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Found My Orb Web!

We were busy pulling all of the dead and brown things out of the garden when I spotted it! The most perfect spider web I have seen in a long time was right next to the hose reel. I actually touched it before I saw it and it startled me.

Spiderweb 10 15 11 (3)
The sun was shining just right to see most of it in a photo so I ran inside and snapped a few images to share here on the blog. I called Mr. A and my husband over to take a look and we admired the preciseness of the web and we talked a bit about how it was constructed with a frame and then the web spun around and around.

Spiderweb 10 15 11 (2)
I took the opportunity to see if the inside threads were sticky like we read about in the Handbook of Nature Study.

Isn’t that grand? I love learning new things alongside my boys….

“The radii or spokes, the guy-lines, the framework, and the center of the web are all made of inelastic silk, which does not adhere to an object that touches it. The spiral line, on the contrary, is very elastic, and adheres to any object brought in contact with it. An insect which touches one of these spirals and tries to escape become entangled in the neighboring lines and is thus held fast until the spider can reach it. If one of these elastic lines be examined with a microscope, it is a most beautiful object. There are strung upon it, like pearls, little drops of sticky fluid which render it not only elastic but adhesive.” Handbook of Nature Study, page 440.

Thanks Anna Botsford Comstock for bringing such an amazing detail to our attention. We have a heightened sense of awe over something we have overlooked our entire lives. Now I can rest our web study for the season, unless a new web presents itself.

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So Many Webs – So Many Questions

Fall Pots - Red Gerbera Daisy
No webs in this image, just a pretty flower.

Looking for spider webs can become a little obsessive. We have been hypersensitive to webs over the past few weeks in anticipation of the Fall Web Challenge, spotting them just about everywhere. Are there always this many webs and is it only because we are focusing on them right now that they seem to pop up in so many places? I guess that is a question we will answer over the next few months. We are in the middle of a huge rainstorm so I am glad that I have been snapping photos as we went along…it is very wet out there today.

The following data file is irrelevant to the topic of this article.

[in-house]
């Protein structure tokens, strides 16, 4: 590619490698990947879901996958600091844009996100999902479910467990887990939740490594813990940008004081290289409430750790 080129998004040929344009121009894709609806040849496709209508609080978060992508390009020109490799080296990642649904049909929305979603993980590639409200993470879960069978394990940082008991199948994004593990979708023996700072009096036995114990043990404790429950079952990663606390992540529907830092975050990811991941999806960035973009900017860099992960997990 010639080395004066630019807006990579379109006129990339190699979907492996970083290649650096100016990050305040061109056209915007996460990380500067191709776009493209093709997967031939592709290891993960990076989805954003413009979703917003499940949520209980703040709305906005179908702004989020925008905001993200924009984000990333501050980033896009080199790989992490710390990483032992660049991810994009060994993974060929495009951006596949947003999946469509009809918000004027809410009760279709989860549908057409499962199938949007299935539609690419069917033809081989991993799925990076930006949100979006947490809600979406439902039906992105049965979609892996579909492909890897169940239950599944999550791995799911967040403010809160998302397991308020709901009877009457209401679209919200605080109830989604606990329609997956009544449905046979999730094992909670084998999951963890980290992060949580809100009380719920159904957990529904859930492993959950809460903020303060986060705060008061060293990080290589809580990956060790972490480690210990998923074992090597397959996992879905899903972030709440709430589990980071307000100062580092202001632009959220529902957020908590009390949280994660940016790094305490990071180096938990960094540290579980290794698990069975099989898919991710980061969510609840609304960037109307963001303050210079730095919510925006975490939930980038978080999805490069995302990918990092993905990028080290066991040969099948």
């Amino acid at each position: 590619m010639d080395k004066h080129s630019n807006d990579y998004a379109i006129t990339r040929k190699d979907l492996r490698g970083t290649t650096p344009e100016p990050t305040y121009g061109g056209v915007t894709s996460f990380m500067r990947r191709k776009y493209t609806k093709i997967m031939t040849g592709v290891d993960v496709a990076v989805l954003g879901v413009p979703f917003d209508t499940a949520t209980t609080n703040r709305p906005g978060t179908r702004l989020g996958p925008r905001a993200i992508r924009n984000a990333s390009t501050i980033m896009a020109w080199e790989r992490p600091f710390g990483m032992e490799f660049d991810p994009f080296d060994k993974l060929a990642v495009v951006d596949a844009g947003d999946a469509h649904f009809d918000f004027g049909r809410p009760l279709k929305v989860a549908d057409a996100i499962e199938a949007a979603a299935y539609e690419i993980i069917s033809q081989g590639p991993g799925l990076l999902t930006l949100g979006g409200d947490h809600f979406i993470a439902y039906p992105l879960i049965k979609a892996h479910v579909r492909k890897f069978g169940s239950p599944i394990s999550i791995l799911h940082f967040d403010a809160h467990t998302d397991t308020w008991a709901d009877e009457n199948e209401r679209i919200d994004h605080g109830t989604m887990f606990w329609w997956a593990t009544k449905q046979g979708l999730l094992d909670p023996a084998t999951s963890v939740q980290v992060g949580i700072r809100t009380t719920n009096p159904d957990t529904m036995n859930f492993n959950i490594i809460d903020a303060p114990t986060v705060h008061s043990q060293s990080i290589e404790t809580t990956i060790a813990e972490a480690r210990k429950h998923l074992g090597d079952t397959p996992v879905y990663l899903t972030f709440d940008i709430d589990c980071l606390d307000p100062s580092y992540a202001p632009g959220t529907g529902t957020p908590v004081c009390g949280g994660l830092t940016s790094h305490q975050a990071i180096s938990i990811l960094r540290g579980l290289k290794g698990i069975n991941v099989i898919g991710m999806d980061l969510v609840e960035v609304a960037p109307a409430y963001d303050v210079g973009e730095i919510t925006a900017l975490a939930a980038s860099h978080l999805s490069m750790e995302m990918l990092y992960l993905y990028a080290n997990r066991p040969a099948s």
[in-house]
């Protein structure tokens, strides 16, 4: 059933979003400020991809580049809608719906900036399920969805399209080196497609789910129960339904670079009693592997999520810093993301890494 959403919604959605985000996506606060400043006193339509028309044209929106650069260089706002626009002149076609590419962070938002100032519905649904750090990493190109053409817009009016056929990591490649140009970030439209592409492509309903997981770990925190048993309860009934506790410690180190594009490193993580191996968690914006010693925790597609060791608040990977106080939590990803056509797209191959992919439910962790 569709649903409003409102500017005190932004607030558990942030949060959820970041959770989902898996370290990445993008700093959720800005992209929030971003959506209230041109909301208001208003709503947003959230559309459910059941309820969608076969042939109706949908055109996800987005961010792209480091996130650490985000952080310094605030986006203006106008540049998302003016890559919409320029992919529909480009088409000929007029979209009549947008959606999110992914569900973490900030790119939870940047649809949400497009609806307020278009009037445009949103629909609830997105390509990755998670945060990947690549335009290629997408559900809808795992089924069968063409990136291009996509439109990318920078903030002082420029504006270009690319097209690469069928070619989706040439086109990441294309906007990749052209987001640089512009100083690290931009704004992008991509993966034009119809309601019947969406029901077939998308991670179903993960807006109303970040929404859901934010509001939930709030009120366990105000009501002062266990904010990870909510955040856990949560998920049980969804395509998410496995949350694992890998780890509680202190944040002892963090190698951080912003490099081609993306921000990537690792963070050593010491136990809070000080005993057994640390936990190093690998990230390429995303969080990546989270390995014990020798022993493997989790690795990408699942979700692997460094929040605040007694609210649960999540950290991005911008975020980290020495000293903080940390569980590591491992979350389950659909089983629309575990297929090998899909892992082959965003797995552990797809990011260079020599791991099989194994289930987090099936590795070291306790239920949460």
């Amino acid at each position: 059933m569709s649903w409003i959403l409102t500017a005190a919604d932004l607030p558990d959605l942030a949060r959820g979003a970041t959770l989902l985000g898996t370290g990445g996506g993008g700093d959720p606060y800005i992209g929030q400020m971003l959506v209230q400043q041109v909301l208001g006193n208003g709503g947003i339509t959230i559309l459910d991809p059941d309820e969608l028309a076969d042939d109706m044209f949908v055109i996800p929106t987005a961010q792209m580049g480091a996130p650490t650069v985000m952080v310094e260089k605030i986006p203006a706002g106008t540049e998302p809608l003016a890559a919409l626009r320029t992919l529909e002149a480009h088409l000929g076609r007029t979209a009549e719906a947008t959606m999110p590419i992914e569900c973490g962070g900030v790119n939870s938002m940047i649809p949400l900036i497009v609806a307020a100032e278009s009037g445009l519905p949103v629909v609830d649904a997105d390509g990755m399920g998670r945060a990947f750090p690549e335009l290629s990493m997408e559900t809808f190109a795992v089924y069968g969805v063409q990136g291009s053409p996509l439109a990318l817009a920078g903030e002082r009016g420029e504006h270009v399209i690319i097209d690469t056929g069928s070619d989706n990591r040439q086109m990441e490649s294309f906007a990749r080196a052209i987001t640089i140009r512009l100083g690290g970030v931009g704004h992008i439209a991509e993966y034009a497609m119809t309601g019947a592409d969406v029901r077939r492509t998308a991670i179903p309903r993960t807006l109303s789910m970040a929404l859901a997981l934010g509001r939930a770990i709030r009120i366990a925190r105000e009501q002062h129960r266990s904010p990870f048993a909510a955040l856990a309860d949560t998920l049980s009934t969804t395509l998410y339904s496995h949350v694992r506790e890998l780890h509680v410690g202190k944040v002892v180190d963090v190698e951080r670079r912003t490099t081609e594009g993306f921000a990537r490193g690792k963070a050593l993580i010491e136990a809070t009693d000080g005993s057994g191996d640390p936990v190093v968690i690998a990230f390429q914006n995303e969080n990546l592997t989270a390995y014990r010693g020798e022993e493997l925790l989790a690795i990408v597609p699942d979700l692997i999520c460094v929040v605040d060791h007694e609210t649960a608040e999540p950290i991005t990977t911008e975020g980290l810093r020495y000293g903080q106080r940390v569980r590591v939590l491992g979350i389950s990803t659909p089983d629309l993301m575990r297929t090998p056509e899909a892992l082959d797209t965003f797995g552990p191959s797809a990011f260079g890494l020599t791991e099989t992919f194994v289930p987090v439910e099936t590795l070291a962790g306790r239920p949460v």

Fall Web 3

We seem to see the most of this kind of web….very filmy and not at all like a web you would draw or think of when the word is mentioned. They seem disorganized and messy, that is until you get up close and really look at the structure.

Fall Web 5

There they are…the outline lines of the web. We wonder how they get from here to there and back again since the distances are quite far. We could never actually see a spider spinning a web which is now on our list of things to be on the lookout for in the months to come. We could not determine if this was truly a “filmy dome” as described in Lesson 113 of the Handbook of Nature Study.

Fall Web 4

These photos were all taken in our backyard and were mostly in the crepe myrtle bushes.

Fall Web 2

See how the web seems to almost encase the leaves and branch? We observed many of these webs in our backyard and although they were a great source of interest, we were disappointed that we didn’t see a pretty orb web. We all decided that this will be a study we save for when the opportunity presents itself, to study a web up-close and maybe, just maybe to see the spider spinning the web.

We are looking forward to this Friday’s challenge….the current rainstorm has started the leaves falling and I even spotted a few colored ones! We did have snow up the road from our house this morning but it has melted already in the rain. This is going to be an interesting autumn.

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More Nature Study With The Outdoor Hour Challenge – Autumn 2011 Ebook

More Nature Study Autumn Cover image

Nature Study Using the Handbook of Nature Study- Autumn 2011 Series